What you need to know
- IDC expects that the semiconductor industry will normalize and balance by the middle of 2022.
- The same report states that there is a "potential for overcapacity in 2023" for semiconductors.
- This overcapacity would be caused by semiconductor manufacturing efforts coming online by the end of 2022.
Semiconductor availability could see major growth over the coming couple of years, according to a report by IDC. In fact, IDC states that there's a "potential for overcapacity in 2023" as manufacturers expand capacity to make chips by the end of 2022. If that does occur, it would be a significant shift from the current global chip shortage.
Due to the global chip shortage, semiconductor manufacturers haven't been able to meet the demand for certain products, such as the Xbox Series X and the best GPUs. The demand for these types of devices will likely stick around, but manufacturers will have the ability to meet demand due to increased production efforts.
Several manufacturers, including Intel, Samsung, and TSMC, have plans for advanced chipmaking facilities. The U.S. government recently passed legislation to help the chipmaking process within the country. While some of the largest chipmakers plan to increase their efforts, foundries cannot be built overnight. Most of the expansions in the supply chain won't lead to results until the second half of 2022.
"The semiconductor content story is intact and not only does it benefit the semiconductor companies, but the unit volume growth in many of the markets that they serve will also continue to drive very good growth for the semiconductor market," says Mario Morales, group vice president, Enabling Technologies and Semiconductors at IDC.
While it could be over a year before supply catches up with demand, there could be good news on the way for people on the market for new hardware.
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Well, "potential for overcapacity" isn't quite the same as forecasting that there will be "overcapacity" (and "overcapacity" doesn't mean a glut). And as we can see from the last quote, IDC's bottom line is that semiconductor demand is going to be very strong for the foreseeable future. They mention overcapacity because they think it's possible, not because they think it's likely.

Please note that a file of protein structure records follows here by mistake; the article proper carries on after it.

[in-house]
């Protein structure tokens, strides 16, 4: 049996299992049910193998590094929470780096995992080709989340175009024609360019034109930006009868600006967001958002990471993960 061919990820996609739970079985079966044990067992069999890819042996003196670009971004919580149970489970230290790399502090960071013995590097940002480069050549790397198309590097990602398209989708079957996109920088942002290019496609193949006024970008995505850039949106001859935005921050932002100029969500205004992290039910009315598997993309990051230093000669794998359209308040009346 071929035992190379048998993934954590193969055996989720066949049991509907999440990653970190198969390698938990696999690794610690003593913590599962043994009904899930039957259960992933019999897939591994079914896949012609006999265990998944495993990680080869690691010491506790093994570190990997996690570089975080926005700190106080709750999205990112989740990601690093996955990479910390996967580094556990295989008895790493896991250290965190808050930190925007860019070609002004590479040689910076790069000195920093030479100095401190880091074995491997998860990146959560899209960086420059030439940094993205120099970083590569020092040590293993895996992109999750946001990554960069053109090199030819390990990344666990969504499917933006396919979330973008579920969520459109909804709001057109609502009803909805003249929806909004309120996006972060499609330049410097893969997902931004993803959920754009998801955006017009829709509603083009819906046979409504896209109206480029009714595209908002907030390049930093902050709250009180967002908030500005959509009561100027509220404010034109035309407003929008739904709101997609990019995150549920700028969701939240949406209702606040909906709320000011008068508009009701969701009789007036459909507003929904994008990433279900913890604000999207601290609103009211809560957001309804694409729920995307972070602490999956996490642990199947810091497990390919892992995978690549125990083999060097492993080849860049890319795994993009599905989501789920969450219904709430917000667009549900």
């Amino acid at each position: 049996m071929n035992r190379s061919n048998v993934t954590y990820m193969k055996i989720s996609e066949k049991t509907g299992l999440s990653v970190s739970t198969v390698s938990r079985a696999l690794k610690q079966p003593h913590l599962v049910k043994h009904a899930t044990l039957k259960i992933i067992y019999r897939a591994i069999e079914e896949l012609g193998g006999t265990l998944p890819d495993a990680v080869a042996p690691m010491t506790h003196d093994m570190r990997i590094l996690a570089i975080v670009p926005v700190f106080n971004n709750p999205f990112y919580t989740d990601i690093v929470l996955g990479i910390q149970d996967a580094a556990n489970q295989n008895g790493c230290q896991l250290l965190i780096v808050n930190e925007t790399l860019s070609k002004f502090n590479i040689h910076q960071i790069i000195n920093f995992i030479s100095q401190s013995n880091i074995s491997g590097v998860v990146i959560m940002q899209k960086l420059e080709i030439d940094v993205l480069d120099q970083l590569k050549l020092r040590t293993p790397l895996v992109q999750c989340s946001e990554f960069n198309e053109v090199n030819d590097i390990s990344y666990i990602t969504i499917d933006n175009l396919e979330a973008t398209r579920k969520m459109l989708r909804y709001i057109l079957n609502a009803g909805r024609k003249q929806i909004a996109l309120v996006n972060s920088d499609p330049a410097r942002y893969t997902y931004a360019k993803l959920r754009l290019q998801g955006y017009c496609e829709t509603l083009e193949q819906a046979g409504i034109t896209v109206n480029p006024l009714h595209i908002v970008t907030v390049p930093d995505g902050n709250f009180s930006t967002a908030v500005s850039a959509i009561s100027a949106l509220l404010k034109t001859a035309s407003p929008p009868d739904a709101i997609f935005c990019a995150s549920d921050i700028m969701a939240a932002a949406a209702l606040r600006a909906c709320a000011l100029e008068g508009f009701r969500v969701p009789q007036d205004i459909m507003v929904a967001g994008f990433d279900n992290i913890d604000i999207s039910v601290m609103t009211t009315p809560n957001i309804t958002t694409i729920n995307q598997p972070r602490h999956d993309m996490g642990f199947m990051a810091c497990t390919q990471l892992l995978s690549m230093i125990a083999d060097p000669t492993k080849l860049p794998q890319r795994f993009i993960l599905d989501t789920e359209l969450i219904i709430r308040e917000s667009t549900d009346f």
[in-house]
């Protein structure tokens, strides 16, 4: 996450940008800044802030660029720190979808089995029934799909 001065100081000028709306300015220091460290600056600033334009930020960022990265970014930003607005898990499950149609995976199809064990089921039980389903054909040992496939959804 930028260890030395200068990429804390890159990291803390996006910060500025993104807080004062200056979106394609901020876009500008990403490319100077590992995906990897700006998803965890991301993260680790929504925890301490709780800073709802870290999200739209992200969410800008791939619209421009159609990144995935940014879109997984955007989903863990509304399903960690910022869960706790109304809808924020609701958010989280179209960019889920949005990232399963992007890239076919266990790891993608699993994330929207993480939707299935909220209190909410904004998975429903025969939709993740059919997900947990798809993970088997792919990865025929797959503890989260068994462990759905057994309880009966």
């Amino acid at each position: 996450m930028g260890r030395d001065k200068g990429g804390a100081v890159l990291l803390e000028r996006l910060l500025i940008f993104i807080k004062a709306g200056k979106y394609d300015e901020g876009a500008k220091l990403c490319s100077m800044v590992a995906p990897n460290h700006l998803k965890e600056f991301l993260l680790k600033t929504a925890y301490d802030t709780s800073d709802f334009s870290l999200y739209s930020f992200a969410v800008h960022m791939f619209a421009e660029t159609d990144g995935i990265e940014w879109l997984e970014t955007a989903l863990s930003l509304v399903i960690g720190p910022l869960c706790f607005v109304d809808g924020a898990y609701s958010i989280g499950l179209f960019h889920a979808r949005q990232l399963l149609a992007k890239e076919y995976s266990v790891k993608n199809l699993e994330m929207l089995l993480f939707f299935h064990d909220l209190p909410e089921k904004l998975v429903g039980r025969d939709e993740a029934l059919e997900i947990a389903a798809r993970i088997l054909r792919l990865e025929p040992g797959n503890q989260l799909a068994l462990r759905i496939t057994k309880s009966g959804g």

As theoretical this might be, it's still a relevant data point. Nevertheless it's highly likely there will be oversupply as 1) by 2023 most people would have built set ups or bought laptops for remote working or hybrid working. Most people do not upgrade every year. 2)people will be more cautious with disposable cash due the ongoing pandemic. As when this pandemic is over, there will be a lingering economic fallout. Does that mean GPU prices will come down? Yes and no. As wafer costs could go up, Amd, Nvidia, Intel will mostly increase prices with Intel undercutting. And so on..
"It's a relevant data point" It's not a data point. It's a piece of analysis by IDC. "Nevertheless it's highly likely there will be oversupply as 1) by 2023 most people would have built set ups or bought laptops for remote working or hybrid working. Most people do not upgrade every year." That doesn't seem to be the case. As Microsoft and their Windows OEMs are at pains to tell you, the drop off in PC purchases they expected after the first year of Covid didn't materialize, and it's because WFH is here to stay even after the pandemic. It just opens up too many opportunities and too much flexibility for companies and their workers. Hybrid work is not going away, and there's a regime change in purchasing decisions as a result. "2)people will be more cautious with disposable cash due the ongoing pandemic. As when this pandemic is over, there will be a lingering economic fallout." That's the opposite of what happened. University educated people in advanced countries weren't more cautious with their money; they just didn't spend it on travel, so their savings piled up. And since they overwhelmingly could work from home, they didn't lose their jobs. So they've got more cash than ever, just not much to spend it on.
1) analysis done by one can be used as a data point by another. It's called data modelling and trend analysis. You don't create a signal model and call it a day. You create multiple models with various variables. 2)just because a subset of a population in a country didn't lose their jobs. Doesn't mean everyone didn't lose their jobs. Also, by 2023 people who have decent savings would have bought something. I thought both points would have been fairly obvious to you. But, I guess not. In regards to the drop off you are referring to - that's a moot point. As we are talking about 2023 not what happened previously.
Chips is not only needed for PCs. There is car industry, which currently stops production because of chip shortages. And there, electric cars are growing big each year...
Then, there are consoles. Graphic cards mostly sells to crypto miners, not gamers... And that is the biggest reason of these shortages. Crypto miners buys everything they can produce...
By 2023, gamers who haven't been able to secure upgrades will be more than ready and willing to do so. Vehicles will require more chips than ever. So will smartphones and consoles. There will be no oversupply in two years.
That would be correct if there was no new fabrication plants being built.
But new fabs are being built... So, it's highly likely there will be some form of oversupply.
Hopefully in two years, more wealth will be built as well. That'll lead to more disposable income, thus more demand for electronics. The new fab plants couldn't be more timely.
The current fabs can't produce enough for all those industries which growing constantly. Especially electric cars. So new fabs are needed. And they wouldn't build them if they think that current demand for chips is only temporary...
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